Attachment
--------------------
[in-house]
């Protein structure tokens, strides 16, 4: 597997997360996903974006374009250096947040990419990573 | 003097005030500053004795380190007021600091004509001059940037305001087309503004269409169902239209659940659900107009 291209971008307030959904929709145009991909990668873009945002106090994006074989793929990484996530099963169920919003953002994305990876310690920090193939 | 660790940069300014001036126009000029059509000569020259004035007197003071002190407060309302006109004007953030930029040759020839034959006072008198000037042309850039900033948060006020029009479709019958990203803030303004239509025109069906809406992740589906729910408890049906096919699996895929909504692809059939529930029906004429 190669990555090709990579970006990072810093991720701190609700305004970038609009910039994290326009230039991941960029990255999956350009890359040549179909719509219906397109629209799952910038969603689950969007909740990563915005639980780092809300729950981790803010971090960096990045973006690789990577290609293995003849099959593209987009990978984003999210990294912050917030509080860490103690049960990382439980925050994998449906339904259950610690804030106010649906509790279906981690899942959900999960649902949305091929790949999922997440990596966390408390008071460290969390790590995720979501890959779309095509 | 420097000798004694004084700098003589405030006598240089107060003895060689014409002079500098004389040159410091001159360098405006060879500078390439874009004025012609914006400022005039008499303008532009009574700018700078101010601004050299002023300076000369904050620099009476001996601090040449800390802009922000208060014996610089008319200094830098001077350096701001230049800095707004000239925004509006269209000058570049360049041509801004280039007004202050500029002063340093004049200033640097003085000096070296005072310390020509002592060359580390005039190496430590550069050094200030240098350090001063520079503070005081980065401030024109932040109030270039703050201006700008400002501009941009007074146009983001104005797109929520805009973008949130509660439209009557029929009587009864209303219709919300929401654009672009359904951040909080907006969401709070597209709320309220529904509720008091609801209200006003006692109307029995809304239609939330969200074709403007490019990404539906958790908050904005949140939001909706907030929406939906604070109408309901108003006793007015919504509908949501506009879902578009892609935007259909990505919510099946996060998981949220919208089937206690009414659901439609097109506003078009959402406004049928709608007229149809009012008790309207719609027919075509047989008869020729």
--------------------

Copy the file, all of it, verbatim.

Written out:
[in-house]
């Protein structure tokens, strides 16, 4: 597997997360996903974006374009250096947040990419990573 | 003097005030500053004795380190007021600091004509001059940037305001087309503004269409169902239209659940659900107009 291209971008307030959904929709145009991909990668873009945002106090994006074989793929990484996530099963169920919003953002994305990876310690920090193939 | 660790940069300014001036126009000029059509000569020259004035007197003071002190407060309302006109004007953030930029040759020839034959006072008198000037042309850039900033948060006020029009479709019958990203803030303004239509025109069906809406992740589906729910408890049906096919699996895929909504692809059939529930029906004429 190669990555090709990579970006990072810093991720701190609700305004970038609009910039994290326009230039991941960029990255999956350009890359040549179909719509219906397109629209799952910038969603689950969007909740990563915005639980780092809300729950981790803010971090960096990045973006690789990577290609293995003849099959593209987009990978984003999210990294912050917030509080860490103690049960990382439980925050994998449906339904259950610690804030106010649906509790279906981690899942959900999960649902949305091929790949999922997440990596966390408390008071460290969390790590995720979501890959779309095509 | 420097000798004694004084700098003589405030006598240089107060003895060689014409002079500098004389040159410091001159360098405006060879500078390439874009004025012609914006400022005039008499303008532009009574700018700078101010601004050299002023300076000369904050620099009476001996601090040449800390802009922000208060014996610089008319200094830098001077350096701001230049800095707004000239925004509006269209000058570049360049041509801004280039007004202050500029002063340093004049200033640097003085000096070296005072310390020509002592060359580390005039190496430590550069050094200030240098350090001063520079503070005081980065401030024109932040109030270039703050201006700008400002501009941009007074146009983001104005797109929520805009973008949130509660439209009557029929009587009864209303219709919300929401654009672009359904951040909080907006969401709070597209709320309220529904509720008091609801209200006003006692109307029995809304239609939330969200074709403007490019990404539906958790908050904005949140939001909706907030929406939906604070109408309901108003006793007015919504509908949501506009879902578009892609935007259909990505919510099946996060998981949220919208089937206690009414659901439609097109506003078009959402406004049928709608007229149809009012008790309207719609027919075509047989008869020729």